Note: The above information is simply to serve as alternative knowledge, and thus should not be taken as medical prescription or advise. Please consult with a physician before taking any herbs or changing diet as there can be adverse side effects with certain medications, and certain conditions should be taken into consideration.

 

With 6+ years of yoga experience, Christine Fronterotta is passionate about sharing the gifts of mindfulness and wellness. Her ample teaching experiences include her years in yoga studio management, teaching abroad in Costa Rica, yoga for schools, company yoga, and much more. She is a certified Reiki Master, Sound Healer, and fuses these techniques in her teaching and healing sessions. Additionally she is a Yoga Educator with well over 1,000 hours of yoga instruction, and has certified many students to become instructors. Currently she teaches yoga for companies, privately, in studios, and for special events. Christine writes regularly for YogaRenew Teacher Training. She is passionate about offering a healing and teaching yoga to others.

 

 

 

​What is Meditation And Why is it Beneficial Today?

By MeditationNo Comments

What comes to mind when you think of meditation? Probably something along the lines of a person sitting cross-legged on a pillow with their eyes closed, hands placed in an intentional position, and perhaps making the sound of OM. You wouldn’t be wrong, but meditation is a profound practice that goes beyond the common image we see on social media nowadays.

Meditation has roots that go way back. Some scholars believe it’s as old as humanity itself, while others document the practice back to the first set of meditation techniques originating in India over 4,000 years ago, as documented in the oldest Hindu texts. What can be concluded is that it’s an ancient practice that has made its way all the way in to 2020 and doesn’t seem to be going anywhere, anytime soon. Let’s take a look at some reasons why that might be.

What Is Meditation?

Most commonly today in modern Western society, meditation is the term used to describe the technique of training your mind to be calm, similar to how you go to the gym to train your body to be strong and flexible. Meditation refers to a practice that brings the practitioner into a state of consciousness, connectedness, and profound awareness. Usually attained by sitting still, focusing on breathing, and clearing of erroneous thoughts. It is often described as the journey into stillness, silence, and space. Meditation teaches us to look within ourselves, which ultimately deepens the connection we have to ourselves, and the entirety of life and existence.

Slightly varied to modern use and terminology, in traditional Yogic philosophy, meditation is the 7th limb of the 8-Limbed Yogic Path, known as Dhyana. The technique to attain Dhyana, is the 6th limb of the 8-Limbed Yogic Path called Dharana. This yogic path explains that a practitioner must first practice the previous limbs, to then master the technique of focus and concentration (Dharana), to then reach a state of meditation (Dhyana). The practice of concentration brings the practitioner into a state of awareness uninterrupted by thoughts, otherwise known as meditation.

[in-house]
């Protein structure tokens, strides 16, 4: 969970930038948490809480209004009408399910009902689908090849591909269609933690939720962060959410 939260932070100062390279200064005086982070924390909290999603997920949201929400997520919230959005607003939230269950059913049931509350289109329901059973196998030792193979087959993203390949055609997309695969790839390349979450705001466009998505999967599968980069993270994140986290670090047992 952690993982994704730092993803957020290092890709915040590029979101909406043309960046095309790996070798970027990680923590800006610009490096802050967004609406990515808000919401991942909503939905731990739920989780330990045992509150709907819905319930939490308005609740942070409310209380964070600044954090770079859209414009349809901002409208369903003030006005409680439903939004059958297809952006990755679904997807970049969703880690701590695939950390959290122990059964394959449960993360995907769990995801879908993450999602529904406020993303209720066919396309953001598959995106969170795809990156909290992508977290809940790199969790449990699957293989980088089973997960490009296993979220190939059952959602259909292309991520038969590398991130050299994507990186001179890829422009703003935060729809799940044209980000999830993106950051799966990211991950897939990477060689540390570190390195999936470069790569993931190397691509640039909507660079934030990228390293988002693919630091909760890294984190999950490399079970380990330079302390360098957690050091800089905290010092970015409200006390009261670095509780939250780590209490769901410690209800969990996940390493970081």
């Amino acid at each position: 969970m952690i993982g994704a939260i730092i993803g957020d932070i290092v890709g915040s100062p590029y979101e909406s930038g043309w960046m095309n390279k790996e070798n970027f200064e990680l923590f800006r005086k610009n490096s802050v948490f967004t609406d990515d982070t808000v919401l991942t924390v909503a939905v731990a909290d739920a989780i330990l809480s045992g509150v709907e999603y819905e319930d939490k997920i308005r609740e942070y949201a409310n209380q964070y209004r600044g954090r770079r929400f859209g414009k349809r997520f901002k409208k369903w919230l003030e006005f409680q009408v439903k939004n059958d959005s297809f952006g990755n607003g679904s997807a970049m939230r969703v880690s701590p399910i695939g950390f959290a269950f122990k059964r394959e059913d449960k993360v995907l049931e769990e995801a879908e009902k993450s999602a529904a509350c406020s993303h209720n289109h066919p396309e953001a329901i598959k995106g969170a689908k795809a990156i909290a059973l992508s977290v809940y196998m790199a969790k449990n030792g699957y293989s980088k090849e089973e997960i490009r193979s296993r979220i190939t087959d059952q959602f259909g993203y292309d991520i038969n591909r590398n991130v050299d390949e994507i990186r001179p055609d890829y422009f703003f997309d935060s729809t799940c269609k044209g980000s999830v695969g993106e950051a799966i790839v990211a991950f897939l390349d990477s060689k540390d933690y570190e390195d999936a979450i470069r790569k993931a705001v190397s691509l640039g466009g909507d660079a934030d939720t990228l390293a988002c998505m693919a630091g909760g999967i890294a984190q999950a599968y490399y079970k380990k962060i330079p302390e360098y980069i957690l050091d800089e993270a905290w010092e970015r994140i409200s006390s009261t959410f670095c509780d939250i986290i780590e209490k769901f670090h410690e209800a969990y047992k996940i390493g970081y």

In meditation, the mind is relaxed and still. One known example is to think of a mind that’s engaging in the outside world, processing stimuli, thoughts, and emotions, as similar to a turbulent ocean where it’s difficult to hear or see anything due to the commotion. Compare this to an inwardly focused, silent, and still mind, as similar to a crystal clear, calm sea. One in which you can peacefully see the ecosystems both beneath, above, and between the water and its surroundings. Here we can visualize the difference of a meditative mind versus one that’s actively engaging in thoughts and the external world.

Why is Meditation Relevant in our Modern World?

Political tension, changing natural environments, wars, debt, high rent, deadlines, office politics, fires, and deadly viruses. The majority of people have felt stress in some area of modern life, many of whom a significant amount. It’s no secret that modern life while wonderful and exciting, can also be extremely stressful. A lot has changed in the just the past 100 years, and it will continue to. The modern world is often fast-paced with screens full of information always available at our fingertips. Again, while this has its benefits, it can also become emotionally draining, sometimes to the point of mental or physical illness. While meditation isn’t meant to replace professional help, it has proven to be an incredibly powerful aide to remain balanced and clear in a world full of chaos and distractions. One could argue that perhaps it’s more vital today than it was over 3,000 years ago.

Time spent in silence and stillness, connecting to one’s own inner experience is often pushed further down on the To-Do list in the life of a busy, modern person. As the old Zen saying goes, “You should sit in meditation for 20 minutes a day, unless you’re too busy; then you should sit for an hour.” While not everyone has a full hour to practice meditation, starting small with a realistic goal is beneficial. A three or five-minute meditation can increase a state of calm and peace amidst a world that never sleeps.